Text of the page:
The Democratic and Republican party infrastructures are not alone in overlooking many key rural issues. The private philanthropic community was recently called out by USDA Secretary Tom Vilsack for not funding in rural America. A recent USDA report found that rural communities, which account for 19 percent of the population, received only six to seven percent of foundation grants from 2005 to 2010.

There is an urgent need for new ideas and real solutions to the challenges facing rural America. Last year, Farm Aid held its 30th anniversary concert and brought together leading family farm activists of the 1980s. They talked about the dark economic times of that period and the personal trauma that many families went through, but also the very real danger of violence in the countryside at that time. Mark Ritchie talked about how essential it was “to build a movement based on peace…. If we’re not there to address peoples’ real hurt, if we’re not there to provide a real analysis of where this is coming from and if we’re not there to take real action, the right wing and the extremists will go in and scoop up people who are angry and frustrated—people who’ve done all the right things and served their country in all kinds of ways.”

Climate policy and politics provides some cautionary lessons on what can happen when rural communities are considered an after-thought. Rural economies are particularly natural resource based, whether forestry, agriculture or mining. They are already experiencing climate change—and will have to be part of the solution. Yet, the rural-urban political divide widens when most climate-related proposals start with raising fuel and energy costs for rural families (who already have higher transportation and energy costs), and in some cases, putting rural people out of work as in the case of coal. Rural resistance to climate action has often been viewed as a “messaging” problem by environmentalists—rather than a need to better understand these challenges, and actually involve rural citizens in designing a new approach to climate policy.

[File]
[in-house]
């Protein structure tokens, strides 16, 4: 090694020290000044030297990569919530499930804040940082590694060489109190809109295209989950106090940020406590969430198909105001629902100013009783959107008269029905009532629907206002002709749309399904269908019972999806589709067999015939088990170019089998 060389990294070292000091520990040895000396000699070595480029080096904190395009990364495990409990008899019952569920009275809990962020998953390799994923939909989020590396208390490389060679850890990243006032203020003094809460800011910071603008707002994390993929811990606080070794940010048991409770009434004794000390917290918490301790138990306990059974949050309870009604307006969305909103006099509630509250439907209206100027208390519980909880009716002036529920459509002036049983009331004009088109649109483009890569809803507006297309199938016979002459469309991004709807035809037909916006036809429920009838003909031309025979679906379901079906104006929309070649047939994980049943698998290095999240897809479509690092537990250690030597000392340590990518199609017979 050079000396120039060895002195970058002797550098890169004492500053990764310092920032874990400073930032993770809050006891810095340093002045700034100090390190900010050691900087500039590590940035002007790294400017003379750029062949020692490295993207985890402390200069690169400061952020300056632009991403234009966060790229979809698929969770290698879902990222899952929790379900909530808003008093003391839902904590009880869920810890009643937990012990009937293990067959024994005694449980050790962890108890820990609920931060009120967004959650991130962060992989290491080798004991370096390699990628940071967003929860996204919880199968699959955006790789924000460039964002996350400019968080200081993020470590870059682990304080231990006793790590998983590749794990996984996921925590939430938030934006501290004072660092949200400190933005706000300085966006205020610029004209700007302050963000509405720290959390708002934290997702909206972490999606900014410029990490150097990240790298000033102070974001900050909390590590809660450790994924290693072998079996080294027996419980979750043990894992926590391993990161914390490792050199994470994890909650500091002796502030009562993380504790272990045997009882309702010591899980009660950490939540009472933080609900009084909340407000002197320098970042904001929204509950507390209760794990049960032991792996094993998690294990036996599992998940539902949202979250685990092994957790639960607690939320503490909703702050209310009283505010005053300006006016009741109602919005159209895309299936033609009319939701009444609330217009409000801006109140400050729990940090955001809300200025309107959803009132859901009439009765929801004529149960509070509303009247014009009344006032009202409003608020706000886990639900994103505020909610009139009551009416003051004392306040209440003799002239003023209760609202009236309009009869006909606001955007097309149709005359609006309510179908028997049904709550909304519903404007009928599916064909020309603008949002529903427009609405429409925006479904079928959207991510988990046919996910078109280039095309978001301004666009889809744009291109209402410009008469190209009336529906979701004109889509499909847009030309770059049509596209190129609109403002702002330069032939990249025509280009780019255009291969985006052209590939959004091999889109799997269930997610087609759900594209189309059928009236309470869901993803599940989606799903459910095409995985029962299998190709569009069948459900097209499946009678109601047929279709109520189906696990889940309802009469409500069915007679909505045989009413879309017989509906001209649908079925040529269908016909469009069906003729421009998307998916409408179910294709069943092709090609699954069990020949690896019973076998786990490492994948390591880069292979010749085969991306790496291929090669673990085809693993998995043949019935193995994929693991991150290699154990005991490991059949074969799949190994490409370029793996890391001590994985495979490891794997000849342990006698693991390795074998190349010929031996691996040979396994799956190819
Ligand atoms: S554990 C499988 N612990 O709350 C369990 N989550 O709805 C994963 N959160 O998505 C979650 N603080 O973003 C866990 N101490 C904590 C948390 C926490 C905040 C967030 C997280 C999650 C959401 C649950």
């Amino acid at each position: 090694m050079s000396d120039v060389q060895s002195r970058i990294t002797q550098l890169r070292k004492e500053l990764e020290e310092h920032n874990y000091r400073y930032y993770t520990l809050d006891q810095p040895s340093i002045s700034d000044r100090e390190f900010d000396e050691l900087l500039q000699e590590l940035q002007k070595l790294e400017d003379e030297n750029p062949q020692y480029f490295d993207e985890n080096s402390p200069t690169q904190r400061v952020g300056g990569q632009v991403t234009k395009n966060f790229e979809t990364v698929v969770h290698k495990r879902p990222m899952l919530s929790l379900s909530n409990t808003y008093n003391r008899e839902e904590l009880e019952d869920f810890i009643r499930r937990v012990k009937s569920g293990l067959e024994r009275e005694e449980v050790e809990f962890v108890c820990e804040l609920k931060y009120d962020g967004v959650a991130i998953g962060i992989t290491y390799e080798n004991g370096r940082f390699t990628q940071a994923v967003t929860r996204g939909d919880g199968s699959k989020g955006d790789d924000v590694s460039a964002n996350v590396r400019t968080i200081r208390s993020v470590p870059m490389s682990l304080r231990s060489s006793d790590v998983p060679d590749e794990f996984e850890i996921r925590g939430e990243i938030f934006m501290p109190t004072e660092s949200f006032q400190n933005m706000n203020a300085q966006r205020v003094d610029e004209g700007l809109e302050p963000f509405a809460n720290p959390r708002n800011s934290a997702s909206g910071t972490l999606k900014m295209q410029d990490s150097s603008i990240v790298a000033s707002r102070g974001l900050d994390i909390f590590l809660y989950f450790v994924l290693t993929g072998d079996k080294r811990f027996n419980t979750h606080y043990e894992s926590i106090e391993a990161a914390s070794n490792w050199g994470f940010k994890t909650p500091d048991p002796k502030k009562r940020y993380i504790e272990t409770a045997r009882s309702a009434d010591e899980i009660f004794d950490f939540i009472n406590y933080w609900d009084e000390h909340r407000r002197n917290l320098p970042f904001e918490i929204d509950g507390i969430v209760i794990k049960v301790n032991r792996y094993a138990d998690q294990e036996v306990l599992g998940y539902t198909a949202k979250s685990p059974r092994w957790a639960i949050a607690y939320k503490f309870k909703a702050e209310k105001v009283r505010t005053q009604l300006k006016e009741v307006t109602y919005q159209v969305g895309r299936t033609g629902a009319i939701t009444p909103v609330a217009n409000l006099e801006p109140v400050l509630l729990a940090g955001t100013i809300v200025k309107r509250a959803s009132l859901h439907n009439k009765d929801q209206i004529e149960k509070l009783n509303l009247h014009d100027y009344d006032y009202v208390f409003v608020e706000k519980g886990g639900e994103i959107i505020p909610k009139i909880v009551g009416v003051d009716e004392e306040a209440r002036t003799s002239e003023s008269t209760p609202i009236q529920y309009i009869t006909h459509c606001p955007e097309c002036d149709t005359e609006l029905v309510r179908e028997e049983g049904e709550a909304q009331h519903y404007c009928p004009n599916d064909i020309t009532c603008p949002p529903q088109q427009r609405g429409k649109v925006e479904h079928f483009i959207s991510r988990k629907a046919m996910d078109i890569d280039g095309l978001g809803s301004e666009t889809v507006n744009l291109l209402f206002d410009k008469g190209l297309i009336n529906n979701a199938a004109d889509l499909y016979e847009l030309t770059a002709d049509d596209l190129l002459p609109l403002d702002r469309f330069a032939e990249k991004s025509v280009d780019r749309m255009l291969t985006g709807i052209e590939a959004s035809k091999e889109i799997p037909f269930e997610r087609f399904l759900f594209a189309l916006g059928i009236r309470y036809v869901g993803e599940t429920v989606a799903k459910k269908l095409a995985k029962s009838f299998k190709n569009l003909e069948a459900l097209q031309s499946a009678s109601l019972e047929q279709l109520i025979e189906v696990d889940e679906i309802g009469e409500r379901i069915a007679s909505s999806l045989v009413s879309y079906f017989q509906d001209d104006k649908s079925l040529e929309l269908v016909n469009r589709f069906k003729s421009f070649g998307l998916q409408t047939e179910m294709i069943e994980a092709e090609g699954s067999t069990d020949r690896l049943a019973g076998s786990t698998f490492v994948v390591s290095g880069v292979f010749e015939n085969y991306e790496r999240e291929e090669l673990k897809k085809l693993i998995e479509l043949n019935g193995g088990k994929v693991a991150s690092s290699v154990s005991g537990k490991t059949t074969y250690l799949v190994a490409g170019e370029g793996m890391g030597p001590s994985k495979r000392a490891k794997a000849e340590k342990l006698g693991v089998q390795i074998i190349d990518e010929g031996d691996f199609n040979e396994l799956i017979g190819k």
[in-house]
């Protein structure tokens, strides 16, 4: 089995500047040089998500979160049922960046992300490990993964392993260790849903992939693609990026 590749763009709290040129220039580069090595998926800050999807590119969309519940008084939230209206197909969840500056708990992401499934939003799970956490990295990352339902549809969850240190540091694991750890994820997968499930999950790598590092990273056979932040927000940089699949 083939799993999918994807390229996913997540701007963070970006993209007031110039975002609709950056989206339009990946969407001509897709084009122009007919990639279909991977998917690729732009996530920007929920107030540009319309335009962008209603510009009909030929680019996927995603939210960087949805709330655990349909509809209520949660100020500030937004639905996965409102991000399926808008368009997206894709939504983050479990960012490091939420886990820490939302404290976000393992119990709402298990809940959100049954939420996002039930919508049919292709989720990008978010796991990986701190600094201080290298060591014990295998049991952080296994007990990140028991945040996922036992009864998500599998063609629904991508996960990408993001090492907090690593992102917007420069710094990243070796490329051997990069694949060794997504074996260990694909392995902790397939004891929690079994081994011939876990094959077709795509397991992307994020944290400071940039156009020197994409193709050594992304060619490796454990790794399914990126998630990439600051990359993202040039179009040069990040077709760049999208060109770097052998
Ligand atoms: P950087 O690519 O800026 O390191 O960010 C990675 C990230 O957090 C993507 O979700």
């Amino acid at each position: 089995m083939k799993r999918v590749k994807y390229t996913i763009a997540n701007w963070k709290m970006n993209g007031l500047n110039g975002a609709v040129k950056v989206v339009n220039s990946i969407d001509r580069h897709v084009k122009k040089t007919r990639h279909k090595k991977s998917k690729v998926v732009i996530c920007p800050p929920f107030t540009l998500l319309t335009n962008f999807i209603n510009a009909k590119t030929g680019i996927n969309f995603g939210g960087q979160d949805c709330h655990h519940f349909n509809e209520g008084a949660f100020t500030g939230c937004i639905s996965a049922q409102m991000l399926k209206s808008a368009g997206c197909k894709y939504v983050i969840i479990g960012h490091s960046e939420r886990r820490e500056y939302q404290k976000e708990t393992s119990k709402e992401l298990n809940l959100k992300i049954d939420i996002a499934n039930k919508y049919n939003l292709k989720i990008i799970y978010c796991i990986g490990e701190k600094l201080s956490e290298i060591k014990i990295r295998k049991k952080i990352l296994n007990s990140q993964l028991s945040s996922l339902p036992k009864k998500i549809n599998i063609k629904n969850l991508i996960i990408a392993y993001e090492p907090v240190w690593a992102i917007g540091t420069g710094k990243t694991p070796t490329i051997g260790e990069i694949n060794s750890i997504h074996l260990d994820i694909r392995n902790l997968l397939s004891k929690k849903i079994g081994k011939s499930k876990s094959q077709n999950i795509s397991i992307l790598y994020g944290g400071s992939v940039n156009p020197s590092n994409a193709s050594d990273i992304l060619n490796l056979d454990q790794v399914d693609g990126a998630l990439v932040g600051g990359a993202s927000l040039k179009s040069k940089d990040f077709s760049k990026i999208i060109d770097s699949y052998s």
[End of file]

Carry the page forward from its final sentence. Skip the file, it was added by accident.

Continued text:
In his mea culpa column, Rolling Stone’s Matt Taibbi writes that he and the media misread the election by following polls and experts instead of “hearing things first hand.” Taibbi writes, “Just like the politicians, our job was to listen, but we talked instead.” The New York Times public editor Liz Spayd chastised the paper for being too focused on brief interviews that often created caricatures, rather than taking “readers deeper into the lives and values of the people who just elected the next president.”

Many of the core issues facing rural America are shared by people in all parts of the country: economic uncertainty, wage stagnation, overwhelming personal and college debt, poor health care, and yes, a changing climate. Both political parties have done a good job dividing the country or worse, spreading a wave of apathy, without effectively addressing these issues. It will take a lot of work by people, organizations and institutions to pull it back together.

In his 2015 song Something More Than Free, country singer Jason Isbell sings about another value deeply rooted in so-called fly over states – the honor, dignity and pain of hard work. Isbell sings, “Sunday morning I’m too tired to go to church. But I thank God for the work.” Finding a more just, peaceful and inclusive path forward along with those who feel ignored and that the system is rigged – is the work for all of us.

(Coming soon from IATP—Ideas on what’s next)